Mahadev Raman, Arup

Mahadev Raman

Shaping a
Better World

Editors’ Note

Mahadev Raman is also a director of Arup Group Limited and an Arup Fellow. He is a mechanical engineer by profession and has been in practice for 35 years. Selected projects include the Austrian Cultural Forum in New York; Simmons Hall at Massachusetts Institute of Technology; the United Nations Capital Master Plan; the European Court of Human Rights in Strasbourg, France; the Kimmel Center for the Performing Arts in Philadelphia; Terminal 4 at JFK International Airport in New York; and Kansai International Airport in Osaka, Japan. Raman serves on the board of British American Business. He is a member of The Partnership for New York City, and is President of the charity American Friends of Cecily’s Fund. He is a faculty member at Princeton University School of Architecture and serves on the Advisory Board for WPI’s new Architectural Engineering Program.

Company Brief

Arup (arup.com) is an independent firm of designers, planners, engineers, consultants, and technical specialists offering a broad range of professional services. Founded in 1946 with an initial focus on structural engineering, Arup first came to the world’s attention with the structural design of the Sydney Opera House, followed by its work on the Centre Pompidou in Paris. Arup has since grown into a truly multidisciplinary organization. Its work for the 2008 Olympics in Beijing reaffirmed its reputation for delivering innovative and sustainable designs that reinvent the built environment. The firm is owned in trust on behalf of its staff.

What is the secret to this company’s success year after year?

The ownership structure. The initial partners gave up their ownership and vested the ownership of the firm in a couple of trusts. The beneficiaries of those trusts are employees of the firm, past and present.

So as a result, we don’t face the same pressures in terms of shareholders and ownership transitions. We have also maintained solvency, so we don’t have bankers breathing down our necks.

This enables Arup to focus on the work and put the quality of what we’re doing before all other considerations.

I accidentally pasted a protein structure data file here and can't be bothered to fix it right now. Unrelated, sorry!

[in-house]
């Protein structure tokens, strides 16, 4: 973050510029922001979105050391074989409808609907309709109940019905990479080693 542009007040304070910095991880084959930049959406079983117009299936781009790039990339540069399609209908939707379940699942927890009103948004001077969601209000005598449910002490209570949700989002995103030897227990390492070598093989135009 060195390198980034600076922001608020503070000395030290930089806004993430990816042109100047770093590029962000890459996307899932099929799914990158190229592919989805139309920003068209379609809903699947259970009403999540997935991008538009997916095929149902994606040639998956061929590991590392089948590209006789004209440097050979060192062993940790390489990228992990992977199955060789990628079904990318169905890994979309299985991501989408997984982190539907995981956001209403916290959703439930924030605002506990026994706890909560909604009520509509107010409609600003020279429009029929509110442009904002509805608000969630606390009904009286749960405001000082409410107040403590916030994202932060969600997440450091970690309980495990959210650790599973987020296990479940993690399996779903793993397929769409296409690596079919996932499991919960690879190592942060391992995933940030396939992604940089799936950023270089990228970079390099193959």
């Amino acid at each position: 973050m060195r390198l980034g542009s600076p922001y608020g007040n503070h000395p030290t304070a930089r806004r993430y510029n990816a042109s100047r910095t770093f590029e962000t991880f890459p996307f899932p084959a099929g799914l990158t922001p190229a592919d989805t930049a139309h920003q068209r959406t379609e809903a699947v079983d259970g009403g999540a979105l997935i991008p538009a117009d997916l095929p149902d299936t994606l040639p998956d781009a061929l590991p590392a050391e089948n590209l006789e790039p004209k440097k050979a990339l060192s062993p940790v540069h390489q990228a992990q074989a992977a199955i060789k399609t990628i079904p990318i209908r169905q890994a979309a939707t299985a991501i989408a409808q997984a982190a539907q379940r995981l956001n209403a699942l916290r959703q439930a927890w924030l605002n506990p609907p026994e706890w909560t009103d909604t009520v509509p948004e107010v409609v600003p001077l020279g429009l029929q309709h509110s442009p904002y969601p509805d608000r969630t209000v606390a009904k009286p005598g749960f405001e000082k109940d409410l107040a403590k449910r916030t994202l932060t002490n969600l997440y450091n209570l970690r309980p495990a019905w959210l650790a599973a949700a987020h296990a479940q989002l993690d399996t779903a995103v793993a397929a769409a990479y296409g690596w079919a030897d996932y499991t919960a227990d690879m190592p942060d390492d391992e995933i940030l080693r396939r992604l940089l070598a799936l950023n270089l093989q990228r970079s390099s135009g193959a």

How broad is the range of services the firm provides and how have they evolved?

They have changed over time. When the firm started, it was a pure structural engineering consultancy. We now offer in excess of 40 distinct disciplines.

You could look at the business as covering three broad areas: the buildings sector, which is about the design of buildings of all types; the infrastructure sector, which is about roads, bridges, rail, highways, airports etc.; and consulting disciplines, where we’re providing high-level advice as well as specialist technical advice, as in acoustics, fire engineering and lighting design, applicable to both building and infrastructure projects.

There are other increasingly important disciplines for us like transaction advice, where we assist firms that provide funding for projects to assess the viability of a project and to help set up the funding for it.

Within the Americas, where will Arup’s growth come from?

Growth in the Americas is strategically important to us, and one of the main reasons for it is that we have a growing cadre of people who joined the firm straight out of college, much like I did 35 years ago. They are all moving up well, and we’d like to see them stay. To provide career opportunities for them, we have to grow in size.